To comprehend what I am talking about, you have to first understand the concept of a ‘modern nation state’ and why this type of institution was so successful for over a hundred years. Modern nation states are a product of the 2nd wave of the industrial revolution and it is no coincidence that many of them came into existence at about the same time (mid-1800s- early 1900s) as the areas they are situated in starting industrializing on a large scale. While they differed from previous kingdoms and nations in many ways, the most important (and relevant) difference between them and their predecessors arises from one specific arrangement between the government and people of such entities.
Modern nation states, unlike any of their predecessors, explicitly promised and largely delivered a very significant increase in the living standards of their general populace. In return for this prosperity (often gained through war and hard or soft colonialism) the average person living in such political entities was expected to be unquestioningly loyal towards the “nation” and do whatever he or she was told to do. While this bargain did result in some of the most horrific wars in history (various late 19th century colonial wars, WW1 and WW2) it worked pretty well for most people living in modern nation states.
The modern nation state model did, however, have a series of systemic structural flaws- many of which took decades (and a series of technological advances) to fully manifest themselves. Principal among this series of inter-linked flaws was the problem of maintaining an image of governmental authority and competence. But why would that be a problem? Aren’t people selected, elected or promoted to high offices of governance in modern nation states supposed to be very competent at their jobs?
Well.. not really.
See, here is the problem. The actual difference in mental capacity and competence between those who are supposed to be the “best and brightest” and the “rest” is, in reality, rather insignificant. Furthermore opaque hierarchical systems that protect insiders from the consequences of their actions tend to select and promote people who are good at lying, stealing, scamming and generally playing politics. Simply put, members of the ruling class of modern nation states are not particularly competent at their supposed jobs. Their lack of competence was, however, not that obvious in previous eras for two reasons. Firstly, the ability to steal resources from other parts of the world, often without serious opposition, made it easy for the ruling class to throw a few extra crumbs at the proles who did their dirty work. Secondly, the ability to control the flow of information via control of the mass media in the pre-internet era meant that it was actually possible to cover up many of the otherwise obvious failings (personal and professional) of members of the ruling class.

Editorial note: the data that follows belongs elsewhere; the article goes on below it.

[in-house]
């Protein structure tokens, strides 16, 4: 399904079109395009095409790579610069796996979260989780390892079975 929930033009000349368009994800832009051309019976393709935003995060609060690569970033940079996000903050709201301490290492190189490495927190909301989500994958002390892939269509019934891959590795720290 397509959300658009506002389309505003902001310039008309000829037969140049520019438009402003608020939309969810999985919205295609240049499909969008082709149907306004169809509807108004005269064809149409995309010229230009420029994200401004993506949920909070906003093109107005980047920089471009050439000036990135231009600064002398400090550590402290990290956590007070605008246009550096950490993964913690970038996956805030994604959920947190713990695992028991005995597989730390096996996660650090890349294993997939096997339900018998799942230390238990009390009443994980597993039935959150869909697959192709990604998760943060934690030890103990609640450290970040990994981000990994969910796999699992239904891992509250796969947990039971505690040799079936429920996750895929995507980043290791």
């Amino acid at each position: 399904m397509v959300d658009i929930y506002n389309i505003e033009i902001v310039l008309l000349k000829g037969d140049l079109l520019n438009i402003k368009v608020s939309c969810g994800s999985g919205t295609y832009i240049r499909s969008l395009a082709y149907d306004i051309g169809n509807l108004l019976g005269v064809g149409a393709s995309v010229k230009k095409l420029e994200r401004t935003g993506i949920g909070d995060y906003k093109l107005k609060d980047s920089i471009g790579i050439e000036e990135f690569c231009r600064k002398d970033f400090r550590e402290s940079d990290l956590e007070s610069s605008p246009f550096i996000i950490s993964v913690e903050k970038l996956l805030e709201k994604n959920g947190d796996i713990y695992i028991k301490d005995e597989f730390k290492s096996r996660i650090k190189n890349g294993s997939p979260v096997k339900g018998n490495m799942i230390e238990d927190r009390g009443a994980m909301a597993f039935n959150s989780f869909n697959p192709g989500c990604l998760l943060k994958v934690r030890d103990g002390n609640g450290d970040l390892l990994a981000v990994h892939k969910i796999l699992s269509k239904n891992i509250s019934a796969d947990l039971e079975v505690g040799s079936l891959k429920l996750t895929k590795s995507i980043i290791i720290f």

Sadly for them, both avenues for maintaining that facade of competence and authority have now disappeared. Politicians throughout the world now have a public image that has more in common with that of a used-car salesman than anything remotely suggestive of actual competence. While this process has been going on since the 1970s, the political class as a whole was able to retain their grasp on power by forming an ever closer (and subservient alliance) with rich people. The campaign of Donald Trump should therefore be seen as an attempt by a rich person to just get rid of the middleman (professional politician) who no longer commands public respect or authority.
Will write more about this topic in upcoming posts.
What do you think? Comments?